Before commencing application of the film coating suspension, thebeads may optionally be pre-heated to approximately 50°C for approximately5 min. A 16% - 20% w/w film coating was applied using the previouslydescribed coating parameters. After film coating was completed the inlettemperature was reduced to maintain a product temperature ofapproximately 50 °C and the beads were then dried for 25 ± 10 minutes.

The net weight of the film coated beads was determined. The percentage ofthe film coating to the beads was calculated. The weight of the talc to addbased on the net weight of the beads was determined. Actual % gain due tothe film coat depends on the efficiency of the coating operation. The amountof coating applied can be adjusted to achieve the target weight gain due tocoating. The determined weight of talc was then weighed out. The filmcoated beads were placed in a suitable tumbling type blender with the talcand blend for 15 ± 5 minutes. The beads were then transferred to a suitablecontainer(s) lined with two polyethylene bags and the net weight wasdetermined.

The so-formed beadlets may then be filled into capsules or shells,such as gelatin capsules for ease of swallowing.

The so formed enteric coated ddl product was found to giveexcellent protection against gastric acid (at pH of 3) but had excellentrelease of ddl at pH’s above 5. EXAMPLE 2 A preferred ddl formulation in the form of enteric coated beadletswas prepared as described below, ddl (0.7774kg), sodium starch glycolate -15- AP001206 (0.0327 kg) and NaCMC (0.0082 kg) were placed into a suitableblender/mixer. If a tumbling type blender was used, the mixture wasblended for 10 ± 2 min. If a planetary mixer was used, the mixture wasmixed for 10 ± 2 min. If a high shear mixer was used, the mixture was 5 mixed for 5 ± 2 min. If a tumbling type blender or planetary type mixer wasused, the blend was milled through a Fitzmill equipped with hammersforward, #1 plate, and set at medium speed. This milled material was thenplaced into a tumbling type blender or planetary mixer and blended for10 ± 2 min. Prior to blending, if any of the ingredients required delumping, 10 they were passed through a #20 mesh stainless steel screen.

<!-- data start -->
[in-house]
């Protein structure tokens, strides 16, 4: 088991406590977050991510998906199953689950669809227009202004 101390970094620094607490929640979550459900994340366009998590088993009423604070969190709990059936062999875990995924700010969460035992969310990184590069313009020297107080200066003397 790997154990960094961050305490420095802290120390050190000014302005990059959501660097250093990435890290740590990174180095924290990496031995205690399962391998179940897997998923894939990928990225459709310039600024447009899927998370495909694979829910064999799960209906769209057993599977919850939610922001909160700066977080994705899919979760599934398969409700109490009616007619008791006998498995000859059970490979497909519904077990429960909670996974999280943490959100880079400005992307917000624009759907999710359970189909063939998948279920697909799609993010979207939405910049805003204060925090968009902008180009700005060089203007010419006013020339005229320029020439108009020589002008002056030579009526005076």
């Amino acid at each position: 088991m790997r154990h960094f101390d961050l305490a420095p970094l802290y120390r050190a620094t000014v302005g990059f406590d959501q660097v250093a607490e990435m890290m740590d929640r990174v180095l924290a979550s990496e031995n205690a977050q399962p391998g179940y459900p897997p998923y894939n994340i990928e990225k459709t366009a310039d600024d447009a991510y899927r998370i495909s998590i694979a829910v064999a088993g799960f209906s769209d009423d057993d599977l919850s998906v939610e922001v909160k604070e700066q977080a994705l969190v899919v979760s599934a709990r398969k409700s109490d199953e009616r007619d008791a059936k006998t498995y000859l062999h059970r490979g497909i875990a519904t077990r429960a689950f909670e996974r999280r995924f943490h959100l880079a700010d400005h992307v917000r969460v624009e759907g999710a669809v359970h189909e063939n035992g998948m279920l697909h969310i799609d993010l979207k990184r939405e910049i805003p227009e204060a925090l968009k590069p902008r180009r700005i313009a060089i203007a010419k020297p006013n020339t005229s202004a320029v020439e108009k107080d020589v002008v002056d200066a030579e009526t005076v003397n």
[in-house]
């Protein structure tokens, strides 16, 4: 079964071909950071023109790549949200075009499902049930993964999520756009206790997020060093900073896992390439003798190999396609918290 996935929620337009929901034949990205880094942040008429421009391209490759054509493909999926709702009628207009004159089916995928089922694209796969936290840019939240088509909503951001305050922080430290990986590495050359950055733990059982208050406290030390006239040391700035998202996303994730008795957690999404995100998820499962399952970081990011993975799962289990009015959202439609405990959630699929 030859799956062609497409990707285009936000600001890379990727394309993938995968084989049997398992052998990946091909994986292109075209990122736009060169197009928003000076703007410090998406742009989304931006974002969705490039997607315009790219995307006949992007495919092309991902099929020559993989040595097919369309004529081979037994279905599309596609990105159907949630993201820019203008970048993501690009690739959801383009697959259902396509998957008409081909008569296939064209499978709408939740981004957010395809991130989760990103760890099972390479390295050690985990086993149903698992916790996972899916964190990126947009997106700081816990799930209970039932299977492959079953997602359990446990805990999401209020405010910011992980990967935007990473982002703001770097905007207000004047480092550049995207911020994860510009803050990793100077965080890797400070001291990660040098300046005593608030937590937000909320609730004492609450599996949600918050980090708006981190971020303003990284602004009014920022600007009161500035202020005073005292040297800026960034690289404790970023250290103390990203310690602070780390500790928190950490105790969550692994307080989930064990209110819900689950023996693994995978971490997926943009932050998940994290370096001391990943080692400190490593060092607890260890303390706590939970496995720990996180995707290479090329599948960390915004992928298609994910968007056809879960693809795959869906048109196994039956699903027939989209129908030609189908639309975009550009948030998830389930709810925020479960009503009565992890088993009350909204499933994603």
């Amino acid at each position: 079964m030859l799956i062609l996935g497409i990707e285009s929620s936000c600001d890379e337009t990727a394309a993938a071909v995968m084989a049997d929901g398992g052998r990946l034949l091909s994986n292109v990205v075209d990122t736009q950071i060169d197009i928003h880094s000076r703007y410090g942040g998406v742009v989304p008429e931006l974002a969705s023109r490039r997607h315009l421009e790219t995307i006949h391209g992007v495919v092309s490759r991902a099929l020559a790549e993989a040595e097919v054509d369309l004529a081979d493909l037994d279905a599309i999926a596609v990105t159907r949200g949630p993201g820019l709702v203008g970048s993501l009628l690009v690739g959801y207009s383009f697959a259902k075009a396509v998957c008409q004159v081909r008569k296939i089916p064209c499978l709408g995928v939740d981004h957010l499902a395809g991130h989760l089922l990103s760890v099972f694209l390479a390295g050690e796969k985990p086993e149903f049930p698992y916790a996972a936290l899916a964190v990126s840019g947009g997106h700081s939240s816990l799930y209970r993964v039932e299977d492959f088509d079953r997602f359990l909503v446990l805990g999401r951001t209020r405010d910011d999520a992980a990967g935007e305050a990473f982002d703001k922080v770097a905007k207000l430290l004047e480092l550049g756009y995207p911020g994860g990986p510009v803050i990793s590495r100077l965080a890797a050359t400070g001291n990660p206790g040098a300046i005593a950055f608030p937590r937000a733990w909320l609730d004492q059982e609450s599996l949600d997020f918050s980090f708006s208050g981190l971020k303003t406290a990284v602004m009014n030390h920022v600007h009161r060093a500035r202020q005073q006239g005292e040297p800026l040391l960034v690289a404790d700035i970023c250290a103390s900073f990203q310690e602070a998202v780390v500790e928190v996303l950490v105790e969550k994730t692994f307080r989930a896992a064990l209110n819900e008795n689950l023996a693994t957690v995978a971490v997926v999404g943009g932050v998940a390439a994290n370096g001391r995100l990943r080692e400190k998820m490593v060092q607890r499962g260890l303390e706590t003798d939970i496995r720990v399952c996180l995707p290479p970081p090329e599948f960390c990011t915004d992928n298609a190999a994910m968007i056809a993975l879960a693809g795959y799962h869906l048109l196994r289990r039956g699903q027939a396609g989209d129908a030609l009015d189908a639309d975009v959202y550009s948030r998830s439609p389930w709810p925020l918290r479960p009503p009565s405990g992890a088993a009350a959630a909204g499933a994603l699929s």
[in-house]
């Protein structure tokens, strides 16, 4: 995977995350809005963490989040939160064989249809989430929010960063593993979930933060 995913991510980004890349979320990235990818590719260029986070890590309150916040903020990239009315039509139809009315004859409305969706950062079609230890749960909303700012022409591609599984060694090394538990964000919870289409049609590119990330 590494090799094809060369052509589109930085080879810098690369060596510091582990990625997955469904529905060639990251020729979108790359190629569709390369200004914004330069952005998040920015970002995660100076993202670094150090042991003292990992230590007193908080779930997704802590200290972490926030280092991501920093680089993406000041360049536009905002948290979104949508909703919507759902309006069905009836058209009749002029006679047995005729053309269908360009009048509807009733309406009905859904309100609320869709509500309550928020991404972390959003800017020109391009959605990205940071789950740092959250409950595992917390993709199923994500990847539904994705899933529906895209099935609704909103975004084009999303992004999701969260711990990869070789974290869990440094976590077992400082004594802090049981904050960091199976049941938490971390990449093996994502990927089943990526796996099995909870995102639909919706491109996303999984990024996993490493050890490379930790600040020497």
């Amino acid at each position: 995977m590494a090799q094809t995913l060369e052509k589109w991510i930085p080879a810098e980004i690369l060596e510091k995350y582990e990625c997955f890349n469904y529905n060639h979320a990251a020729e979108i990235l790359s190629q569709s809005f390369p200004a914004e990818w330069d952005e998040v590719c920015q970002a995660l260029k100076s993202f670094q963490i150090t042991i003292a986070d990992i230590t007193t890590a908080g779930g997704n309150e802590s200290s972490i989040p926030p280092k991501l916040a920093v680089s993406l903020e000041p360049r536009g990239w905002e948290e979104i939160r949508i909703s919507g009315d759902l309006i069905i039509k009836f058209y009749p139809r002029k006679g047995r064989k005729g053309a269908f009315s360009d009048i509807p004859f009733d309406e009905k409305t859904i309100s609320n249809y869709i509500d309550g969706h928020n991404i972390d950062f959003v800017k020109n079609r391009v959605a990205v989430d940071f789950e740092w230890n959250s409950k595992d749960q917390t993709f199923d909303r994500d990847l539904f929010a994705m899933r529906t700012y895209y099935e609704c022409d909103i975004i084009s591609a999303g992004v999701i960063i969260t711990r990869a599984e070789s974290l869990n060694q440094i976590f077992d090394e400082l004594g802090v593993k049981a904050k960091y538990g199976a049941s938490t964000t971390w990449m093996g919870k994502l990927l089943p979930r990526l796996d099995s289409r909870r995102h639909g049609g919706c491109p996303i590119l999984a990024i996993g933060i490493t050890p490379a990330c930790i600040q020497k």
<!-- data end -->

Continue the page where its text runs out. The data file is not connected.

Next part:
Approximately 10%-20% of the second blend was then removed and set aside for dusting during spheronization. The remaining blend wasthen granulated to a suitable wet mass endpoint using a planetary mixer orhigh shear mixer. Approximately 200 - 360 g of water per 1 kg of dry blend 15 was added while mixing until a suitable wet mass was achieved for extrusion. The wet mass was extruded through a suitable screen using aNica Model E140, Feeder Speed 1, Agitator Speed 1 extruder whichachieved a 10/18 mesh fraction bead upon spheronization. The extrudatewas transferred to a suitable spheronizer, either a Caleva Model 15 at 500 20 rpm, or Q-400 Marumerizer™ at 700 rpm, and spheronized at mediumspeed using a medium cross-hatch plate (0.3 mm - 0.4 mm)or a radialdesign plate for approximately 1-3 minutes. The 10%-20% of the previouslyprepared dry blend which was set aside was then used to dust the beads toprevent agglomeration. After the appropriate spheronization time, the 25 product was discharged into an appropriate container.

The spheronized wet beads were then gently passed through #10 and #18 size mesh screens to collect 10/18 mesh product fraction. Theover 10 and under 18 sized mesh fractions were returned to the extruder forre-extrusion and spheronization. This process was continued until at least 30 90% of the product fraction was obtained. The 10/18 mesh product fraction was then dried using a hot air tray dryer or a fluid bed type dryer set at 55 °Cto 60 °C (e.g. Glatt GPC-5, Inlet temp. 60 °C, Product temp. 50 °C, Outlettemp. 42 °C) to achieve a predetermined pre-specified moisture content.The dried beads were screened through #10 and #20 mesh screens to 35 remove any lumps or undersized beads. The 10/20 mesh product fractiondried beads were transferred to a suitable container lined with two ΑΓ/Ρ/ 0 0/01988 -16- APOO 1206 polyethylene bags. The net weight was determined, and the % yield andaccountability of the bead manufacturing process was calculated.